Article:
Google eBooks Steps Away from the Indie Table

It feels like Google’s eBookstore has been around long enough to have ironed out its issues, but it was less than a year and a half ago that the new eBook app rolled out, with great promises of portability, seamlessness, and—most of all—choice. You could choose your reading device (so long as it wasn’t a Kindle), choose your format (scans or flowing text), and choose how you purchased your file. At the time of its launch Google had partnered up with a healthy list of independent booksellers, who in turn put a link to buy its eBooks on their websites. No, it wasn’t any great bargain. And no, it wasn’t any quicker than going through Google—the process could be kind of laborious at times, depending on the interface. But readers were able to vote with their clicks just a bit, and the idea of going through their favorite indies took some of the moral quandary out of buying from yet another e-marketing behemoth.

As of this past week, though, Google has announced that it’s pulling out of the independent bookstore reseller program it made such a happy noise about in 2010. Citing the fact that it “has not gained the traction that we hoped it would,” Google plans to discontinue partnerships with second-party resellers by January 2013, channeling all its eBook sales through its new Google Play platform.

You have to wonder how Google envisioned this affiliate program to begin with. Was it planned as a kind of loss leader that would pay off in good will within the bookselling sector? How exactly was it supposed to attract a general public rapidly becoming used to sidestepping bookstores altogether? And Google Play is not exactly a step up in sophistication. Over the past few years Google’s been flailing around with the apps; Buzz was a dog from the start, and for all its promises of being a Facebook killer, Plus is feeling a bit dead in the water as well. When I first saw the Play icon, I assumed it was something aimed at kids, or maybe Pink Floyd fans—probably not the first impression Google was aiming for.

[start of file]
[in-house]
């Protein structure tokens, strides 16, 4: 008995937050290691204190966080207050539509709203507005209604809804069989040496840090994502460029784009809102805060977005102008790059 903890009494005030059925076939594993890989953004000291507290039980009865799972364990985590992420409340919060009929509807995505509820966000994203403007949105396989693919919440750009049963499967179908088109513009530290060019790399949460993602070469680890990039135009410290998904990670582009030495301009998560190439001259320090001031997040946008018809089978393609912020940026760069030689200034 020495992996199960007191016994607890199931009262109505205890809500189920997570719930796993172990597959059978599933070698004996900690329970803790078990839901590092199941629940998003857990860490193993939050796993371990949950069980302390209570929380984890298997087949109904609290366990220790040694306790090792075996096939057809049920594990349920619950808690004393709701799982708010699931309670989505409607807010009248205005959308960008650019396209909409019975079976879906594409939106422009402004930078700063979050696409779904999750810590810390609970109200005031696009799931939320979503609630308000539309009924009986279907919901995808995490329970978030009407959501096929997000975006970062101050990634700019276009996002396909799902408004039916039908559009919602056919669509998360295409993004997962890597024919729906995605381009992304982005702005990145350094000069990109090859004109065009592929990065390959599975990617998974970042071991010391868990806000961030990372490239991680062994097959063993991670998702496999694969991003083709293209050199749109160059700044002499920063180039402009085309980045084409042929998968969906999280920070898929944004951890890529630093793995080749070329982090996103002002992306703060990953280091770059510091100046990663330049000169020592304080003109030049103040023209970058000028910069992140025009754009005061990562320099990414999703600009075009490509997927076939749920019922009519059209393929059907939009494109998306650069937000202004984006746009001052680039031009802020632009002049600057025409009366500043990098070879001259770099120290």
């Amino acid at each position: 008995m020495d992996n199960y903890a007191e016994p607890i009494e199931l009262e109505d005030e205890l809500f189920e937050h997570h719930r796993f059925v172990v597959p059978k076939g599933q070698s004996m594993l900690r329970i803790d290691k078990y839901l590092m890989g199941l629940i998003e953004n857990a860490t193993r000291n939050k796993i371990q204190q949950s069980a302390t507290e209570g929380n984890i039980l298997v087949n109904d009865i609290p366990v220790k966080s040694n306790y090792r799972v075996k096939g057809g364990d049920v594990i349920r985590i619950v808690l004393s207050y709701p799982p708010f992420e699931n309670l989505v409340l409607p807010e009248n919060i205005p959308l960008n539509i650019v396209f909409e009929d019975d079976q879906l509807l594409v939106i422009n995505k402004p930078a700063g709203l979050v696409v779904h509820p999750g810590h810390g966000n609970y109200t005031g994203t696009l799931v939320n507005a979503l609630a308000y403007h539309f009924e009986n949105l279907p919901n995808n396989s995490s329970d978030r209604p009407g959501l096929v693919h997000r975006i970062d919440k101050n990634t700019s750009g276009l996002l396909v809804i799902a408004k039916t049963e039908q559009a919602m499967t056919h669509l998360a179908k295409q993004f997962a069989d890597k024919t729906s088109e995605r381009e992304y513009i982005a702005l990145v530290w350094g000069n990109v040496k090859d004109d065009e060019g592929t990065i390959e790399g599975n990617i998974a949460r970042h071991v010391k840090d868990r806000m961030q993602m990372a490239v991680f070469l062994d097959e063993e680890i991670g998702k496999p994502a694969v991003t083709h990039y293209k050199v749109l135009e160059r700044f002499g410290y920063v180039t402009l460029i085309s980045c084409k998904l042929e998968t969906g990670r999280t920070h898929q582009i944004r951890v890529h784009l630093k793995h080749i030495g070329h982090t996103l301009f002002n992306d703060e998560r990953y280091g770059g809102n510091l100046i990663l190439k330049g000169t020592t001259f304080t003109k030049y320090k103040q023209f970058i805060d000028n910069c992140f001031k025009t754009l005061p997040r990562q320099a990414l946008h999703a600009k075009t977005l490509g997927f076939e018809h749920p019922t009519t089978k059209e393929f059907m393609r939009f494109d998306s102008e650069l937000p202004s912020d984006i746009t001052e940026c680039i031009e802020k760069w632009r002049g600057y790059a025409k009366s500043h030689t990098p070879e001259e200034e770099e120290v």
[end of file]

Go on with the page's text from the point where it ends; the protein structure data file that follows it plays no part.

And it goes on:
Oren Teicher, CEO of the American Booksellers Association, sent an email to members stating that the ABA intended to have new, better eBook options for independent bookstores in place by next January. He also noted,

From the start, we have recognized certain realities of our working with Google. As an enormous, multinational corporation, Google has interests far beyond independent bookstores, and the book world at large, and, at times, it has lacked understanding of many basic principles of our industry. Also, recognizing that it is never advantageous to rely too solely on only one vendor, throughout the time of our relationship with Google, ABA has been actively engaged in talking to many other potential industry partners, in case the need arose to replace or to supplement Google’s offering.

Presumably Google’s shuffle, then, didn’t catch the ABA with its bookseller pants down (you can read the whole letter here). I hope this is true, and that another vendor who’s truly interested in working small steps in. Google seems to want it both ways, but I’m guessing that if it wants to go head to head with Amazon and Apple, it’s going to have to work that much harder at not being evil.

In the meantime, Apple has antitrust troubles of its own this week, and Amazon’s Jeff Bezos is not content with dominating only one world at a time. This is starting to feel like a good old-fashioned monster movie… although Google had best remember that no one knows who King Ghidorah is anymore.

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1 Comment to Google eBooks Steps Away from the Indie Table

  1. April 25, 2012 at 9:52 pm | Permalink

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